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'[EE] Solders, fluxes, and flux removers.'
2005\08\09@131930 by PicDude

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I usually use "generic" solder (63/37/rosin), and clean off the residue with a
Circuit Works CW9200 flux remover pen.  Also tried PureTronics flux remover
spray in the past, but that did not seem as effective.

I was looking at other flux removers for the same solder (still have lots of
it left), and noticed flux-removers for "no-clean" solders.  Huh?  Why have a
cleaner for a no-clean product?  Is it just that it is not *necessary* to be
cleaned (ie: not corrosive, so not necessay)?

BTW, I've cleaned PCBs since flux is supposedly corrosive, but is it also
(even mildly) conductive enough to cause problems?

Cheers,
-Neil.


2005\08\09@135151 by olin piclist

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PicDude wrote:
> BTW, I've cleaned PCBs since flux is supposedly corrosive, but is it
> also (even mildly) conductive enough to cause problems?

Water based flux definitely is, at least when any moisture is around.  The
resistance can be low enough to disrupt even normal digital circuits.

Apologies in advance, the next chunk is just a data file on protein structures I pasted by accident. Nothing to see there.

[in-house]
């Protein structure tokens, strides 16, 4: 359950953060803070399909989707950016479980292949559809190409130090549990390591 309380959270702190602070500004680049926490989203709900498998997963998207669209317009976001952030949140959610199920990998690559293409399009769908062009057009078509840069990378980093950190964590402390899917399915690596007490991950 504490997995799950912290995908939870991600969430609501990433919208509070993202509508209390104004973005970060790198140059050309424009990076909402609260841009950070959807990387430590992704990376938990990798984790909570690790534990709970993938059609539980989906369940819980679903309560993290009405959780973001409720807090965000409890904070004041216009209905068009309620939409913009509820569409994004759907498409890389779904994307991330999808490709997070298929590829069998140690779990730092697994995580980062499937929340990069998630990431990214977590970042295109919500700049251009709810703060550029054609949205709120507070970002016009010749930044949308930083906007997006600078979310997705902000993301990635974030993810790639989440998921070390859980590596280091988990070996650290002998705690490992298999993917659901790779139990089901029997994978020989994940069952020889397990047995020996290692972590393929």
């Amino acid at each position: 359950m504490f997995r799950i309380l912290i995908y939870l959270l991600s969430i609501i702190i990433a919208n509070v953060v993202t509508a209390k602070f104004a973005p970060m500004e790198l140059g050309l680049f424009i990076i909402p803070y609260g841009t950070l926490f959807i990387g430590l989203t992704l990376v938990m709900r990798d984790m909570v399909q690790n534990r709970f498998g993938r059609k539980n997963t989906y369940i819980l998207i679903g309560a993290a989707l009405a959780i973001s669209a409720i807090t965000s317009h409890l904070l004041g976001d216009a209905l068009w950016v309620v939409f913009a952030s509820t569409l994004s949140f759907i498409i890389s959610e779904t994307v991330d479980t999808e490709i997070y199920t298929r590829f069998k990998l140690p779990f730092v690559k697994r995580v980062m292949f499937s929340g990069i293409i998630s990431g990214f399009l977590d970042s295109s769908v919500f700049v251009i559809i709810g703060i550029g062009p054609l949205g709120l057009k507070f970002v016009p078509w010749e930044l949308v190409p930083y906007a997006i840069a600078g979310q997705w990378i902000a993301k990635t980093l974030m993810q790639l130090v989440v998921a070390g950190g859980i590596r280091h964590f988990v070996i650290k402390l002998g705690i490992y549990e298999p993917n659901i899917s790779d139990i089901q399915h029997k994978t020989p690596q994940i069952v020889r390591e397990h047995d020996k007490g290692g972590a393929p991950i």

Personally I stay away from water based flux.


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2005\08\09@143219 by Robert Young

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> I was looking at other flux removers for the same solder
> (still have lots of
> it left), and noticed flux-removers for "no-clean" solders.  
> Huh?  Why have a
> cleaner for a no-clean product?  Is it just that it is not
> *necessary* to be
> cleaned (ie: not corrosive, so not necessay)?

"no-clean" is a misnomer.  It is more correctly called "low-residue".
Depending on the final application and also on the soldering temperature
profile it may not be necessary to remove the residue from the board.
In theory, the application of heat during the soldering process
transforms the flux to something resembling an acrylic.

Water-soluble fluxes are tend to be very active and should always be
removed.  Use deionized water if possible or at least for a final rinse.
Leaving the flux behind is very bad.  Water soluble fluxes are very
hydroscopic.

Most if not all solder manufacturers should be able to provide you with
a data sheet showing the bulk resitance of the flux post-solder.

TechSpray makes a good cleaner that works reasonably well on RMA and
no-clean flux residues.

Rob

2005\08\10@012452 by William Chops Westfield

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On Aug 9, 2005, at 10:20 AM, PicDude wrote:

> I usually use "generic" solder (63/37/rosin)...
>
> I was looking at other flux removers for the same solder (still have
> lots of it left), and noticed flux-removers for "no-clean" solders.
>  Huh?  Why have a cleaner for a no-clean product?

I didn't think you needed to remove rosin flux either, except for
special cases...  (rosin: the original no-clean flux for electronics.)

Isopropyl alcohol dissolves rosin just fine.  Used to use rosin